In health care we have a story we call “The 71-Million Dollar Word Story”.
It involves a young man from Cuba, the absence of a skilled interpreter, and a misdiagnosis.
The man was 18 years old and had just graduated from high school. He was riding around with his friend when he complained of a bad headache. He thought it was because of the strong smell of gas in his friend’s car but by the time he got home the pain was so severe that he was crying. He went into a coma soon afterward and was transferred to a local hospital in a comatose state. The family was sick with worry as they waited in the emergency room for this man to be assessed. The word ‘intoxicado’ was used and, in the absence of a professional interpreter, it was assumed that the young man was ‘intoxicated’, had taken a drug overdose and was suffering the effects. The family had no idea this was the way the words were interpreted. Had they known they could have attested that the young man never used drugs or alcohol, that health was extremely important to this young athlete. Rather, ‘Intoxicado’ was a word used in Cuba to mean a general state of being unwell because of something you ate or drank. It was the only word they could think of to express the sudden onset of his symptoms.
The misinterpretation of this word caused a misdiagnosis resulting in an 18-year-old becoming a quadriplegic, for in reality he had suffered a brain bleed and lay for two days in a hospital bed without proper treatment. Had the hospital staff made the correct diagnosis the man would have left the hospital in a few days, on his way to college and a normal life.
This tragic event resulted in a lawsuit and if this man lives to be 74, he will receive a total payment of 71 million dollars.
Because words matter.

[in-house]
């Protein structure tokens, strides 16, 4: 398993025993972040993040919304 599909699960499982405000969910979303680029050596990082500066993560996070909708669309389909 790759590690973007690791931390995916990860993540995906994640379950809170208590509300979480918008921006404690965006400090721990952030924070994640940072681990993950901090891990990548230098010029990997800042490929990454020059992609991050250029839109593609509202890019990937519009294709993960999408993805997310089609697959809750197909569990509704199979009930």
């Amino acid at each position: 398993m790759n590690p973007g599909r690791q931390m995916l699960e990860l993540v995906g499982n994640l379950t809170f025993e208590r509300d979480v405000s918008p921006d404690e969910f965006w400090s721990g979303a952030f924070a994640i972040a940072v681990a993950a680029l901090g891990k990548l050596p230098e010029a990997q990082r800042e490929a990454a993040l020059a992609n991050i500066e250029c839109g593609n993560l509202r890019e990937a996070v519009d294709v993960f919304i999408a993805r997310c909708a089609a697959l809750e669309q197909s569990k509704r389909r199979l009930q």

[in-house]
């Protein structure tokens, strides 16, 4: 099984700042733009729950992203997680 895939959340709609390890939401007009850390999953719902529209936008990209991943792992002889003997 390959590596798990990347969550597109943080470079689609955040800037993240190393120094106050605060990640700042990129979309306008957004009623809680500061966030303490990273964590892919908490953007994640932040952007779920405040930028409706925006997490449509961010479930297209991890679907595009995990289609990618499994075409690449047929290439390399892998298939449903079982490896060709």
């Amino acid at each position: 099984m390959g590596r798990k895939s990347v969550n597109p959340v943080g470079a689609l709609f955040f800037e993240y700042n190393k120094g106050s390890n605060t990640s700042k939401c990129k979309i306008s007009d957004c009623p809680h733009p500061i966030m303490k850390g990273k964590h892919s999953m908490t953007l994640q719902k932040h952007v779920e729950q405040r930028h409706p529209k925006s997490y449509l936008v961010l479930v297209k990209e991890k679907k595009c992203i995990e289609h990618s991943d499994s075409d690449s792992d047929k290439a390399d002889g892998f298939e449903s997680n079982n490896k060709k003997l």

Words are our primary way of conveying everything from symptoms to silliness.
All misuse of words doesn’t result in tragedy. Sometimes the results are humorous. Like when Pepsi translated a “Come Alive! You’re the Pepsi Generation!” ad into Chinese it was translated literally as “Pepsi will bring your ancestors back from the dead”. Or when the “Got Milk” campaign was adapted for a Spanish market, the phrase was understood as “Are you lactating”. And then there was the more personal time when my friend called a Pakistani man a laxative instead of by his name – just the slip of one sound resulted in a not easily forgotten faux pas.
Because words matter.
Those of us who work across cultural boundaries understand and experience this on a daily basis. From asking for juice at a local grocery store to communicating during emergency situations, we need our words. Words are something we miss most when we first arrive in a country. We know what it is to struggle to communicate, to struggle to find words.
Most of all, we long for words to communicate the gospel story, long to put words together to form sentences and thoughts that have meaning; life-giving, God-breathed meaning.
There’s a well-known story in the New Testament where Jesus used words, words to convey living truth to a thirsty heart. He used words that confound and challenge, attract and puzzle. He used words with a woman who was culturally from a completely different background than his own. He communicated across cultural barriers and boundaries to a woman at a well who was just getting water, a normal part of her every day life. Jesus used words to change a woman’s life. He used words to change hearts and ultimately an entire community.
Every time I tell the story of the 71 million dollar word, I am challenged anew. For as big and as tragic as the 71 million dollar word is, there are many times when our words have eternal implications that go beyond lawsuits and tragic life events.
Words matter. And so I work to use words in a way that brings hope and life to thirsty hearts.
How have you used words in the past week to bring life to the community where you live? Have you longed to use words more effectively lately? Join the conversation through the comments.
Marilyn Gardner – grew up in Pakistan and as an adult lived in Pakistan and Egypt for 10 years. She currently lives in Cambridge, Massachusetts. She loves God, her family, and her passport in that order. Find her blogging at Communicating Across Boundaries and on Twitter@marilyngard